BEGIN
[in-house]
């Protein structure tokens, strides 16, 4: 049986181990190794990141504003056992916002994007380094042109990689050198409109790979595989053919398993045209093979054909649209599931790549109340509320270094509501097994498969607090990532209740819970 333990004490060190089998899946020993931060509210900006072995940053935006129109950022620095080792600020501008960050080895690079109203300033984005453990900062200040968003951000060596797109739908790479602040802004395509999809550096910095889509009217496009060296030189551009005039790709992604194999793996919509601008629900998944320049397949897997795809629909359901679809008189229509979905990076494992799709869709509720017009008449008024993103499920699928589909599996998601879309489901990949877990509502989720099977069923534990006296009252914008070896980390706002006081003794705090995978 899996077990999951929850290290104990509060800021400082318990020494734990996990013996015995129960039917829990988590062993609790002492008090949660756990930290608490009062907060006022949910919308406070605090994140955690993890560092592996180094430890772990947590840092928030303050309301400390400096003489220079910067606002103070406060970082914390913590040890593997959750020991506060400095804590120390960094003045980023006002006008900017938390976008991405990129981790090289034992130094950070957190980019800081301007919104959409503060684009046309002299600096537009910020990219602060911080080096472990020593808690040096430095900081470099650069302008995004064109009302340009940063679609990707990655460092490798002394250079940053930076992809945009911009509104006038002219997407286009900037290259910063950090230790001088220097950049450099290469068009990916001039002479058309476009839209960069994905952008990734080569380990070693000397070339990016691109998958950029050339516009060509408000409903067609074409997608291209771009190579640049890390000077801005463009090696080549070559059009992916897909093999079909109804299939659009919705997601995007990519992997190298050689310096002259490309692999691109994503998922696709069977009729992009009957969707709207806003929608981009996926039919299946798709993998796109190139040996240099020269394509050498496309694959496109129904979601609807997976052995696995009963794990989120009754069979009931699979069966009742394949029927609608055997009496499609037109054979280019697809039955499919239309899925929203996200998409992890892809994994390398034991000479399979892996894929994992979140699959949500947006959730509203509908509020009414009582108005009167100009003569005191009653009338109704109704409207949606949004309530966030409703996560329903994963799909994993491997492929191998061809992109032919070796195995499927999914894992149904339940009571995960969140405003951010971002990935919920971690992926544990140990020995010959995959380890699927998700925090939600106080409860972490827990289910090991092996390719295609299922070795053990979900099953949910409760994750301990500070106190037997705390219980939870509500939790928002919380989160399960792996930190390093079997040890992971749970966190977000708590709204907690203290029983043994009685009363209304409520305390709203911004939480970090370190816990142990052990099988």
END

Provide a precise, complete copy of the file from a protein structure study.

[in-house]
């Protein structure tokens, strides 16, 4: 049986181990190794990141504003056992916002994007380094042109990689050198409109790979595989053919398993045209093979054909649209599931790549109340509320270094509501097994498969607090990532209740819970 333990004490060190089998899946020993931060509210900006072995940053935006129109950022620095080792600020501008960050080895690079109203300033984005453990900062200040968003951000060596797109739908790479602040802004395509999809550096910095889509009217496009060296030189551009005039790709992604194999793996919509601008629900998944320049397949897997795809629909359901679809008189229509979905990076494992799709869709509720017009008449008024993103499920699928589909599996998601879309489901990949877990509502989720099977069923534990006296009252914008070896980390706002006081003794705090995978 899996077990999951929850290290104990509060800021400082318990020494734990996990013996015995129960039917829990988590062993609790002492008090949660756990930290608490009062907060006022949910919308406070605090994140955690993890560092592996180094430890772990947590840092928030303050309301400390400096003489220079910067606002103070406060970082914390913590040890593997959750020991506060400095804590120390960094003045980023006002006008900017938390976008991405990129981790090289034992130094950070957190980019800081301007919104959409503060684009046309002299600096537009910020990219602060911080080096472990020593808690040096430095900081470099650069302008995004064109009302340009940063679609990707990655460092490798002394250079940053930076992809945009911009509104006038002219997407286009900037290259910063950090230790001088220097950049450099290469068009990916001039002479058309476009839209960069994905952008990734080569380990070693000397070339990016691109998958950029050339516009060509408000409903067609074409997608291209771009190579640049890390000077801005463009090696080549070559059009992916897909093999079909109804299939659009919705997601995007990519992997190298050689310096002259490309692999691109994503998922696709069977009729992009009957969707709207806003929608981009996926039919299946798709993998796109190139040996240099020269394509050498496309694959496109129904979601609807997976052995696995009963794990989120009754069979009931699979069966009742394949029927609608055997009496499609037109054979280019697809039955499919239309899925929203996200998409992890892809994994390398034991000479399979892996894929994992979140699959949500947006959730509203509908509020009414009582108005009167100009003569005191009653009338109704109704409207949606949004309530966030409703996560329903994963799909994993491997492929191998061809992109032919070796195995499927999914894992149904339940009571995960969140405003951010971002990935919920971690992926544990140990020995010959995959380890699927998700925090939600106080409860972490827990289910090991092996390719295609299922070795053990979900099953949910409760994750301990500070106190037997705390219980939870509500939790928002919380989160399960792996930190390093079997040890992971749970966190977000708590709204907690203290029983043994009685009363209304409520305390709203911004939480970090370190816990142990052990099988």